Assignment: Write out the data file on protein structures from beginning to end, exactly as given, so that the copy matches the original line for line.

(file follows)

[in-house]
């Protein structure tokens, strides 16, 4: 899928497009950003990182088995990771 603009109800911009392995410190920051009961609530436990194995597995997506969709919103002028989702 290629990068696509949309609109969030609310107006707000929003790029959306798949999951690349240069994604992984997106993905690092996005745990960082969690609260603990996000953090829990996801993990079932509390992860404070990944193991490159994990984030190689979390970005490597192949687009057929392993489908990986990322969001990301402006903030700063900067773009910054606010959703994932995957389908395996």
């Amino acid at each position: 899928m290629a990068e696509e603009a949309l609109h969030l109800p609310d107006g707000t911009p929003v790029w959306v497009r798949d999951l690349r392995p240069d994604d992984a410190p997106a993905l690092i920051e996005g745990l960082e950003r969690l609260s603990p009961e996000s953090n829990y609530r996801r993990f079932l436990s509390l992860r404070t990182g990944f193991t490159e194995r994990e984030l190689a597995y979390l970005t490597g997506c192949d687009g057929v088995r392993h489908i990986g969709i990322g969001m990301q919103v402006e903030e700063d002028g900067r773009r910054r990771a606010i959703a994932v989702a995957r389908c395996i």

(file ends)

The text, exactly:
[in-house]
């Protein structure tokens, strides 16, 4: 899928497009950003990182088995990771 603009109800911009392995410190920051009961609530436990194995597995997506969709919103002028989702 290629990068696509949309609109969030609310107006707000929003790029959306798949999951690349240069994604992984997106993905690092996005745990960082969690609260603990996000953090829990996801993990079932509390992860404070990944193991490159994990984030190689979390970005490597192949687009057929392993489908990986990322969001990301402006903030700063900067773009910054606010959703994932995957389908395996």
């Amino acid at each position: 899928m290629a990068e696509e603009a949309l609109h969030l109800p609310d107006g707000t911009p929003v790029w959306v497009r798949d999951l690349r392995p240069d994604d992984a410190p997106a993905l690092i920051e996005g745990l960082e950003r969690l609260s603990p009961e996000s953090n829990y609530r996801r993990f079932l436990s509390l992860r404070t990182g990944f193991t490159e194995r994990e984030l190689a597995y979390l970005t490597g997506c192949d687009g057929v088995r392993h489908i990986g969709i990322g969001m990301q919103v402006e903030e700063d002028g900067r773009r910054r990771a606010i959703a994932v989702a995957r389908c395996i």